• latw-206-207-1
    Figural linchpins and pins from tumulus BT 89.1, Nos. 206-207 (Photograph by Crawford H. Greenewalt, jr.)
  • latw-206-207-2
    Two figural linchpins. Side. (©Archaeological Exploration of Sardis/President and Fellows of Harvard College)
  • latw-206-207-3
    Two figural linchpins. Reverse. (©Archaeological Exploration of Sardis/President and Fellows of Harvard College)
  • latw-206-207-4
    Two figural linchpins. Reverse. (©Archaeological Exploration of Sardis/President and Fellows of Harvard College)
  • latw-206-207-5
    Figural linchpin as seen in the relief of the chariot of Darius from Persepolis. (Photograph by Machteld Mellink)

Two figural linchpins

Late 6th or early 5th c BC, Late Lydian (Persian)
Manisa, Archaeological and Ethnographic Museum, 7147-7148
Museum Inventory No.
Sardis or Museum Inv. No.
Manisa 7147-7148
Iron, Bronze/Copper Alloy
Object Type
Metalwork Type
Horsetrapping, Architectural or Structural Fitting
BT 89.1
Two linchpins from a pair of wheels, each consisting of a cast human torso with arms, attached to an iron pin. The figures wear the high, soft hats with tapering ends falling forward, commonly called Persian tiaras or Phrygian caps, and have their arms bent with their clenched hands on their stomachs. Manisa 7147: height of figure 0.097 m, length of iron pin 0.103 m, width 0.053 m. Manisa 7148: height 0.11 m, width 0.034-0.057 m.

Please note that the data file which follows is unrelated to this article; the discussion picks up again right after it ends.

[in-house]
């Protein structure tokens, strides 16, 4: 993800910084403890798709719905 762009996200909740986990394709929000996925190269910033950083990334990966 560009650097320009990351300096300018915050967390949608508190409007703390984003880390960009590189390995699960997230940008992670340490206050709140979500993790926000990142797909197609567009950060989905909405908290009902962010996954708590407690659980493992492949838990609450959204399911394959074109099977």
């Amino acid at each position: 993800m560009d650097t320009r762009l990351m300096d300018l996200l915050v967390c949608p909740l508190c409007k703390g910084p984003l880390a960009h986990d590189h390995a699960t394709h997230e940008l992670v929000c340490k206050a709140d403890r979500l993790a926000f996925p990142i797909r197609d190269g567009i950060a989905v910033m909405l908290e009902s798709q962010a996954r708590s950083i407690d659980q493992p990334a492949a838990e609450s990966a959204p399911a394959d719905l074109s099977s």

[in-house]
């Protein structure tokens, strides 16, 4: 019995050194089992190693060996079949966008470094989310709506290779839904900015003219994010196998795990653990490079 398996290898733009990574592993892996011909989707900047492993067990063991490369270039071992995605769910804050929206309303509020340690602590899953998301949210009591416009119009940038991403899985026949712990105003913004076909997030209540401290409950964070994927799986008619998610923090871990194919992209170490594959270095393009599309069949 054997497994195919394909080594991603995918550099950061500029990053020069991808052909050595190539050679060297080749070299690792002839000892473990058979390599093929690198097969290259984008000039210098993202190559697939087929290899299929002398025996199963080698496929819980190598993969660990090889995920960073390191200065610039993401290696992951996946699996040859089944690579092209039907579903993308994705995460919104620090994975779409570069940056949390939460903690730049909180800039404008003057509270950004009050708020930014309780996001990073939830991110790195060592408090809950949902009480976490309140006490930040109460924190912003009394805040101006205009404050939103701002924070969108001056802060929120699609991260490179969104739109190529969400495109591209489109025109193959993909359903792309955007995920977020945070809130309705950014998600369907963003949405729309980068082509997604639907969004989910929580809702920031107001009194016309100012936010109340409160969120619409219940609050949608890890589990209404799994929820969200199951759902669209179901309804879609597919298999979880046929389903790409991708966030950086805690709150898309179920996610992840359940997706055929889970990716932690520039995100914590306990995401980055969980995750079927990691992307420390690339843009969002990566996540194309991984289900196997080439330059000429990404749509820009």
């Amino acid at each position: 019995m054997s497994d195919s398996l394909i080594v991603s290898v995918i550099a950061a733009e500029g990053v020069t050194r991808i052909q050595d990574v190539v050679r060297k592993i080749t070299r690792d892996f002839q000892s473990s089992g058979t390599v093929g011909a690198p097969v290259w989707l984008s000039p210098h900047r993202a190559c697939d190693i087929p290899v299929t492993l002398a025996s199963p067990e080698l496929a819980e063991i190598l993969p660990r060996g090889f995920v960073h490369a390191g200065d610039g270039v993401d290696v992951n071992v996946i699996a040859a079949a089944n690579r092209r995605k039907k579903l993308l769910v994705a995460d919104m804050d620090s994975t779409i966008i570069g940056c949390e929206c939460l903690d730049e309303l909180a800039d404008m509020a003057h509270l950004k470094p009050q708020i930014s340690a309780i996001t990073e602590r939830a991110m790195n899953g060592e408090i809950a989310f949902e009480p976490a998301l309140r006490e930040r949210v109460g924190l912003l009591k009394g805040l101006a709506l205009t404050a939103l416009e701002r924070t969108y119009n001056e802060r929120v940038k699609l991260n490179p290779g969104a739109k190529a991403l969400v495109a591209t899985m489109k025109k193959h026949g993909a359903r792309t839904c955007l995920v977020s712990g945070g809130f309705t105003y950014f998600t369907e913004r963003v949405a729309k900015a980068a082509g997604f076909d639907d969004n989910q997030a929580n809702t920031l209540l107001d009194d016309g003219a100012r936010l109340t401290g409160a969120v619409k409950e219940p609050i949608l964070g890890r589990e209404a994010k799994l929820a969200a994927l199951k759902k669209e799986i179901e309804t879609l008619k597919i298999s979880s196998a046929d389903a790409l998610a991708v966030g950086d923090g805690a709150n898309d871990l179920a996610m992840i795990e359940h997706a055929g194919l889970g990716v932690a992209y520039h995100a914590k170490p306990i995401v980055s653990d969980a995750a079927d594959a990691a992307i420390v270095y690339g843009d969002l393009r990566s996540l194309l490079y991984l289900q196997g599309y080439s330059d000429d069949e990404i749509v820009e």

This pair of linchpins and the pair of rams’ head pins, Nos. 208-209, were found in the dromos and antechamber of a looted tumulus tomb at Bin Tepe, together with the iron hardware from the wheels of a cart, bells, and other objects (Baughan, “Lydian Burial Customs”). The large wheels (1.60 m diameter, as wide as the dromos of the tomb) had been laid one on top of the other near the front of the dromos; one ram’s head linchpin was found with the wheels, the other three were found near the door block of the chamber. The type of wheel is Near Eastern in origin, particularly Achaemenid Persian, and is depicted on reliefs from Persepolis in Iran, which show similar linchpins (Fig. ) and on grave reliefs from Daskyleion, among other places.

The iconography of travel by horse-drawn wagon or carriage is common in tomb reliefs and paintings of the Persian era in western Anatolia. Horse-drawn vehicles are represented on stelai from Daskyleion, the Karaburun Tumulus at Elmalı, on the painted wooden tumulus at Tatarlı, and in the Harta Tumulus near Kırkağaç (Özgen, “Lydian Treasure”), among other monuments, as well as on the Mourning Women sarcophagus from Sidon (Nollé 1992; Ateşlier 2002; Draycott 2007; Summerer 2007; Summerer 2008).

Actual remains of wheeled vehicles, disassembled (or ritually “killed”?) and placed in the dromos, are preserved at a number of western Anatolian tumuli, including this one, the Üçpınar Tumulus near Balıkesir, the tumulus at Akalan near Kütahya, and the Kızöldün Tumulus in the Troad (Kökten Ersoy 1998; cf. Roosevelt 2003, 185; Baughan 2004, 342-347). The significance of these wheels, and the vehicles to which they belonged, remains debated. Were they made specifically for the funerary procession that carried the body to the grave? Did they belong to carts used for travel during the lifetime of the deceased. Or were they for some other purpose?

See Also
Baughan, “Lydian Burial Customs”.
Kökten Ersoy 1998, 117, nos. S/B.1-2; Greenewalt et al. 1993, 37; Dedeoğlu 1991; Dedeoğlu 2003, 77; Roosevelt 2003, 406.